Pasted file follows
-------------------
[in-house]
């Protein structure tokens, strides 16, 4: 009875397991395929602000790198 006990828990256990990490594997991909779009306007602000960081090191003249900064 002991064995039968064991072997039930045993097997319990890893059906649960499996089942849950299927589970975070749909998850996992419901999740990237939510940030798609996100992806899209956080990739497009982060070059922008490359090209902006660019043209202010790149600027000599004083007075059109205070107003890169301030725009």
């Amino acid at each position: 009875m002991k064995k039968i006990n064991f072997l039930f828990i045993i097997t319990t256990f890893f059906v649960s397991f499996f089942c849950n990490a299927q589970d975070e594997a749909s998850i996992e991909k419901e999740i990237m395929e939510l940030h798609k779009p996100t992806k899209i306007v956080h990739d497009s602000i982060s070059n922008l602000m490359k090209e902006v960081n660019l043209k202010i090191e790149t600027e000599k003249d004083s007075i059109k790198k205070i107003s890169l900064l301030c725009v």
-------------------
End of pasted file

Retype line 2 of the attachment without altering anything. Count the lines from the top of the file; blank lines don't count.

């Protein structure tokens, strides 16, 4: 009875397991395929602000790198 006990828990256990990490594997991909779009306007602000960081090191003249900064 002991064995039968064991072997039930045993097997319990890893059906649960499996089942849950299927589970975070749909998850996992419901999740990237939510940030798609996100992806899209956080990739497009982060070059922008490359090209902006660019043209202010790149600027000599004083007075059109205070107003890169301030725009």